FIG. 7 shows the fluid cement mixture 110 being forced through the casing shoe 10. The fluid cement mixture 110 flows through the through the casing string segment 104a, through the inlet end 14, out the check valve 40 and is forced into the annulus 106 as indicated by arrows 116. In the casing shoe 10, the fluid cement mixture 110 flows through the jet ports 22 and through the turbine rotor 27, causing the turbine body 32 to rotate as indicated by arrows 118. The rotation of the turbine body 32 causes the casing shoe 10 to vibrate and the vibration is imparted to the fluid cement mixture 110 in the annulus 106.

FIG. 8 shows the cement wiper plug 108 passing through the casing collar 50. As the cement wiper plug 108 is forced down the casing string 104 as indicated by arrow 120, it comes into contact with the circular inlet support 74 attached to the cylindrical modular shear sleeve 64. The cement wiper plug 108 exerts a force on the circular inlet support 74 and cylindrical modular shear sleeve 64 which causes the frangible shear pins 90 to shear, separating the vibration-inducing mechanism 58 from the cylindrical housing 52. When separated from the cylindrical housing 52, the vibration-inducing mechanism 58 is forced down the casing string 104 by the cement wiper plug 108.

FIG. 9 shows the cement wiper plug 108 at the end of the casing string 104. The cement wiper plug 108 forces the vibration-inducing mechanisms 58 of the casing collars 50 to the end of the casing string 104 until they contact the casing shoe 10 and also forces all of the fluid cement mixture 110 into the annulus 106. The casing collars 50 continue to vibrate until the vibration-inducing mechanisms 58 are forced out of the casing collars 50 and the casing shoe 10 continues to vibrate until all of the fluid cement mixture 110 is forced into the annulus 106.

The casing shoe 10 and casing collar 50 according to this invention and the method of cementing a well bore 100 using a casing string 104 equipped with a casing shoe 10 and casing collars 50 according to this invention provides for a number of benefits. The vibrations caused by pumping fluid through the casing collars 50 and casing shoe 10 as the casing string 104 is run into the well bore 100 reduces the frictional drag between the well bore 100 and casing string 104, which facilitates the extension of the casing string 104 further into the well bore 100 both vertically and laterally. Furthermore, the vibrations caused by pumping fluid cement mixture 110 through the casing collars 50 and casing shoe 10 as the fluid cement mixture is forced into the annulus 106 is likely to release entrained air in the fluid cement mixture 110 and to pack the fluid cement mixture 110 more densely, providing for a better bond between the casing string 104 and well bore 104. In addition, the vibrations caused by pumping the fluid cement mixture the casing collars 50 and casing shoe 10 may also assists in maintaining the cement tightly packed between the well bore and the casing as the fluid cement mixture solidifies. The integrated casing shoe centralizers 46 and casing collar centralizers 94 help to center the casing string 104 in the well bore 100 so that a uniform annulus 106 is created. Furthermore, the softer materials use in the construction vibration-inducing mechanisms 32, 58 of the casing shoe 10 and casing collars 50 can be drilled out to provide access to the end of the well bore 100 through the casing string 104.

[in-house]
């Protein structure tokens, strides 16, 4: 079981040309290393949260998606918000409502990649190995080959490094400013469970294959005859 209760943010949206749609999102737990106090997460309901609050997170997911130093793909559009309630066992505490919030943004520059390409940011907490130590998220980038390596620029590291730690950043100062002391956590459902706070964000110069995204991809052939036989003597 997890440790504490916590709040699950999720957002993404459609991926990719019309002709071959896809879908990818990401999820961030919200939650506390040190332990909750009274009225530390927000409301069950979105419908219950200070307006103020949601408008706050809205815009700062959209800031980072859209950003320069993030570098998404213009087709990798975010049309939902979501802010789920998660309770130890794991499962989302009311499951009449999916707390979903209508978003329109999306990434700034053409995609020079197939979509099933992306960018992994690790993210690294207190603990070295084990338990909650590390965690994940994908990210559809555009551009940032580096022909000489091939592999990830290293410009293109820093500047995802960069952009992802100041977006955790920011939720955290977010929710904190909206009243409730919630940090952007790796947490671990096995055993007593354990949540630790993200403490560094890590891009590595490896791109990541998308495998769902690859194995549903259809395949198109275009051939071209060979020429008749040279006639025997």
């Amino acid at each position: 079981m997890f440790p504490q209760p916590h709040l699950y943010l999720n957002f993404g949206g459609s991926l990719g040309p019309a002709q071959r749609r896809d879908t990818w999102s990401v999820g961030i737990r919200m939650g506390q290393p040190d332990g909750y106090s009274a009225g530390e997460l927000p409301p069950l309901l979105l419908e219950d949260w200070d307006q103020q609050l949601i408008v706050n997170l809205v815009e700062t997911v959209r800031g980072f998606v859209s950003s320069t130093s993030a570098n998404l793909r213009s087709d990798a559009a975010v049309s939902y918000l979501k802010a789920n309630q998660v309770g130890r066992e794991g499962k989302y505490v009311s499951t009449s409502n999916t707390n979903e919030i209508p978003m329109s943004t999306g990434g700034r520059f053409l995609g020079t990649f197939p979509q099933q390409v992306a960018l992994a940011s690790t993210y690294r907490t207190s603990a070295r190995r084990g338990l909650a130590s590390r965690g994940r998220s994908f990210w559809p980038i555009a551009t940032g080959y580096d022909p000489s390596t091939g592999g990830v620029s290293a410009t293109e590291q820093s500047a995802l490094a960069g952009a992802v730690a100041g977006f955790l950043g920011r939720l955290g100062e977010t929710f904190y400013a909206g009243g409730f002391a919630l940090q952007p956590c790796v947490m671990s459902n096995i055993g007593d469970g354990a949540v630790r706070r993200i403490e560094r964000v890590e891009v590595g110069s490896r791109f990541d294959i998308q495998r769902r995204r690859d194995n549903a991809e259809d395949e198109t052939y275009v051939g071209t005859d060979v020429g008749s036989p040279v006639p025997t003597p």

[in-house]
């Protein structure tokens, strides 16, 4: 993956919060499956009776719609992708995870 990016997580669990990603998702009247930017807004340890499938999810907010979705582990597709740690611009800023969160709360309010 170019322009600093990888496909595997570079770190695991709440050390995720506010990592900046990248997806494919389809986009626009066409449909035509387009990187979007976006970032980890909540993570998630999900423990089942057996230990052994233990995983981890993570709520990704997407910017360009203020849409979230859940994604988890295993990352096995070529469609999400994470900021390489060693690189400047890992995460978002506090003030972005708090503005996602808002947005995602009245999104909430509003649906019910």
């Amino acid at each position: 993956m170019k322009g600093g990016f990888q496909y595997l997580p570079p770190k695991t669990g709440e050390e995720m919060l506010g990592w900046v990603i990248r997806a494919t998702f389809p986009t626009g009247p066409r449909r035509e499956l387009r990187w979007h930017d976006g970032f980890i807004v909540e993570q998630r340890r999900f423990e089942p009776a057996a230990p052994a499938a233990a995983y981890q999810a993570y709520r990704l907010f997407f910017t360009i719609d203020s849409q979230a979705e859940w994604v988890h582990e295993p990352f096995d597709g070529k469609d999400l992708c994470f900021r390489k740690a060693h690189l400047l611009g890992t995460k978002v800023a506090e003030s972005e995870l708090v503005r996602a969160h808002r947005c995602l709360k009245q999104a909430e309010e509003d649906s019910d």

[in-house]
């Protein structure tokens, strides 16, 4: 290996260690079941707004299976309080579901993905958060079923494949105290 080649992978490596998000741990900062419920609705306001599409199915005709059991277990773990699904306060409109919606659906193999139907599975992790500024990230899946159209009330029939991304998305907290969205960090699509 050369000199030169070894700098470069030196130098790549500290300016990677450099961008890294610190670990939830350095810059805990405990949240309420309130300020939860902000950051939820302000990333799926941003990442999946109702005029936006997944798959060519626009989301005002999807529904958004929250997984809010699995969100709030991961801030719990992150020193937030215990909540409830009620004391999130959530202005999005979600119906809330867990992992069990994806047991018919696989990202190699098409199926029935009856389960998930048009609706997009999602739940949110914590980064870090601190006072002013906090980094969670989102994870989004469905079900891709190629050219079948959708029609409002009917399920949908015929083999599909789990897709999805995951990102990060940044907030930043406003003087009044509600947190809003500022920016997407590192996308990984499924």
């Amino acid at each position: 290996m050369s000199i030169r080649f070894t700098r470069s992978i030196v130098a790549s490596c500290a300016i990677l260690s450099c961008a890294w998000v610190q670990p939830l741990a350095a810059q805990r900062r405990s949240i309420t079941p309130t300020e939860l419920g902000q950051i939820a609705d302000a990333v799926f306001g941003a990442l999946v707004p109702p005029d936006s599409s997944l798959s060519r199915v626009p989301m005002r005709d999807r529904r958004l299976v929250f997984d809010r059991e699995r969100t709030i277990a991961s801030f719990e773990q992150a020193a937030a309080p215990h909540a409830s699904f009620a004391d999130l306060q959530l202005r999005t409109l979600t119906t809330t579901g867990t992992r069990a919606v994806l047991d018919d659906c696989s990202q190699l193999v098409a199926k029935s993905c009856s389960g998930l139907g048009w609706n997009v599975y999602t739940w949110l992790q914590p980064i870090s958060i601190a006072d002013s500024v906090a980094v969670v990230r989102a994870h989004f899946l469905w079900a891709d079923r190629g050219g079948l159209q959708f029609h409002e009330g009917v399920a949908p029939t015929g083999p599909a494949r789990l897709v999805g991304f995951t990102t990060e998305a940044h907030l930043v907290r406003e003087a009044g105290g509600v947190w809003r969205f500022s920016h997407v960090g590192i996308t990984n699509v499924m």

The invention described above provides an apparatus and method to cement a casing in a wellbore with a good and contiguous bond along the length of the casing. Further, this invention provides an apparatus and method to for a good cement bond along the casing in a horizontal well without having to reciprocate and rotate the casing. Furthermore, the invention vibrates the cement to release the entrained air and to optimize the cement bond with both the casing and the wellbore. Still further, this invention more evenly and more completely disburses the cement along the casing. In addition, the invention maximizes the length that a casing string can be extended laterally. It also minimizes the issues associated with installing a casing in a horizontal wellbore. Still further the invention reduces the time required to install a casing in an oil and gas well. It further reduces the time required to install a casing in a horizontal oil and gas well. It also spaces the cement concentrically around the casing in the wellbore.

While the invention has been specifically described in connection with certain specific embodiments thereof, it is to be understood that this is by way of illustration and not of limitation. Reasonable variation and modification are possible within the scope of the forgoing disclosure and drawings without departing from the spirit of the invention which is defined in the appended claims.